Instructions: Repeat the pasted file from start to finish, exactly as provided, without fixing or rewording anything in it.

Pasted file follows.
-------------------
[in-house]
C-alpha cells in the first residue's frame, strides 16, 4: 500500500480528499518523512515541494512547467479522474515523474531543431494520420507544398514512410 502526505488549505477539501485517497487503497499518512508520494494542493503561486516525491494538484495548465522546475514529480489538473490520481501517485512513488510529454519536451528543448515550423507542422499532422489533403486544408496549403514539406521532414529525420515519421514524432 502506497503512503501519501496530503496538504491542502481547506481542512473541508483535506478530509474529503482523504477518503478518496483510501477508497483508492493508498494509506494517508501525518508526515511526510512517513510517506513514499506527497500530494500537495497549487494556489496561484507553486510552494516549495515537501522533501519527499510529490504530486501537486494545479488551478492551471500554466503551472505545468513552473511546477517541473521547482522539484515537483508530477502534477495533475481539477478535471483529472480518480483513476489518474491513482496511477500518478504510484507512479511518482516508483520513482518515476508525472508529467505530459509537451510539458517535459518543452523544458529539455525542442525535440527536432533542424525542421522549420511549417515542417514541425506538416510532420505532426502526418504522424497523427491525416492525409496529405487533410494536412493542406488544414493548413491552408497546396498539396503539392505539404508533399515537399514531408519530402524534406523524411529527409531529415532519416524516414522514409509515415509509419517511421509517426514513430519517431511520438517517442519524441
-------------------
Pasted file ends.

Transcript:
[in-house]
C-alpha cells in the first residue's frame, strides 16, 4: 500500500480528499518523512515541494512547467479522474515523474531543431494520420507544398514512410 502526505488549505477539501485517497487503497499518512508520494494542493503561486516525491494538484495548465522546475514529480489538473490520481501517485512513488510529454519536451528543448515550423507542422499532422489533403486544408496549403514539406521532414529525420515519421514524432 502506497503512503501519501496530503496538504491542502481547506481542512473541508483535506478530509474529503482523504477518503478518496483510501477508497483508492493508498494509506494517508501525518508526515511526510512517513510517506513514499506527497500530494500537495497549487494556489496561484507553486510552494516549495515537501522533501519527499510529490504530486501537486494545479488551478492551471500554466503551472505545468513552473511546477517541473521547482522539484515537483508530477502534477495533475481539477478535471483529472480518480483513476489518474491513482496511477500518478504510484507512479511518482516508483520513482518515476508525472508529467505530459509537451510539458517535459518543452523544458529539455525542442525535440527536432533542424525542421522549420511549417515542417514541425506538416510532420505532426502526418504522424497523427491525416492525409496529405487533410494536412493542406488544414493548413491552408497546396498539396503539392505539404508533399515537399514531408519530402524534406523524411529527409531529415532519416524516414522514409509515415509509419517511421509517426514513430519517431511520438517517442519524441